Posted Bykurt on March 19, 2002 at 00:07:48:
In Reply to: Chicago History Fair Project - Jack Benny posted byDaniel Cohn on March 18, 2002 at 22:44:25:
OK, I'll go first, and I expect Laura to jump in here any time!
A. Comedians influenced by Jack Benny. The current example of a Benny-influenced show is, of course, "Frasier," although space here doesn't permit an examination of all the examples.
Comedian most influenced by Jack Benny who always credited his influence: Johnny Carson. His delivery and mannerisms during his monologues are straight from Jack Benny.
Other stand-up comics who have acknowledged Jack Benny's influence: Alan King and Rodney Dangerfield.
b. In what way would he be considered historical? He might be considered arguably the most influential comedian of the 20th century. Benny's dry, sophisticated style was the antithesis of baggy-pants burlesque and vaudeville clowning, and made him a top vaudeville master of ceremonies. His conversational radio delivery and his half-hour character-based radio program became known as "the Benny model" in the 1930s.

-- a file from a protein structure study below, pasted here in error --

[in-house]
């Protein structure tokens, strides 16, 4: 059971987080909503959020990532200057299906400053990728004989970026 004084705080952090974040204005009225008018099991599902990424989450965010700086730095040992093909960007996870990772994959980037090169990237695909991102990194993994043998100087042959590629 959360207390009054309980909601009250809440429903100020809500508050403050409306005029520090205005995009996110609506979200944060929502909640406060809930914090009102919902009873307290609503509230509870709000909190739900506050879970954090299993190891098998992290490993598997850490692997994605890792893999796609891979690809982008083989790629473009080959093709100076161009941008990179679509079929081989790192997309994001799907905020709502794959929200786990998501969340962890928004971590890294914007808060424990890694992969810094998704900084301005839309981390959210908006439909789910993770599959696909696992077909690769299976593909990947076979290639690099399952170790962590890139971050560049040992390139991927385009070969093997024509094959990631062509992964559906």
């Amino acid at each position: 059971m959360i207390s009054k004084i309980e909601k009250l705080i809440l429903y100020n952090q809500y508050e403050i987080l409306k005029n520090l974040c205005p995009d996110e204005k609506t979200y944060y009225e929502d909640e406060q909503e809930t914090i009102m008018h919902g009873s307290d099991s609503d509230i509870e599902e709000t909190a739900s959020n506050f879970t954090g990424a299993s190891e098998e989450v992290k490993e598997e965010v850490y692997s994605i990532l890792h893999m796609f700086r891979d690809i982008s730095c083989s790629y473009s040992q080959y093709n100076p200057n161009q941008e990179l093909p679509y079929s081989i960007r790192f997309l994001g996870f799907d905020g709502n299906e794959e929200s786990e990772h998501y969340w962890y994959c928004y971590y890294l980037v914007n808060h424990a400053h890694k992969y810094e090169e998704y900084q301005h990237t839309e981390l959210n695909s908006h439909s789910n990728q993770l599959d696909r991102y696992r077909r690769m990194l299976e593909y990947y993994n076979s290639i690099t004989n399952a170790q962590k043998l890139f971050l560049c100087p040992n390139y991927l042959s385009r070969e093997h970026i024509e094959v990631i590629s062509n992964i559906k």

c. Has there been anyone more popular? Of course, because comedy styles and popular tastes change. Jack unseated Ed Wynn, Eddie Cantor, and Baron Munchausen at the top of the earliest radio ratings, but by 1942, he was usurped by Bob Hope. He was consistently on everyone's top 10 list of favorite radio comedians, although Edgar Bergen and Charlie McCarthy usually bested him in the ratings, and Fred Allen had a greater following among intellectuals.
The quality of Benny's radio shows can be seen this way: If you've ever listened to a variety of radio comedy shows from the 1930s and 1940s, seldom, if ever, will you laugh, because the gags are dated and the jokes stale. You WILL, however, laugh at the Benny program because the humor is character-based and the characters easily recognizable. That's the power of good writing and timeless humor.
Hope this helps.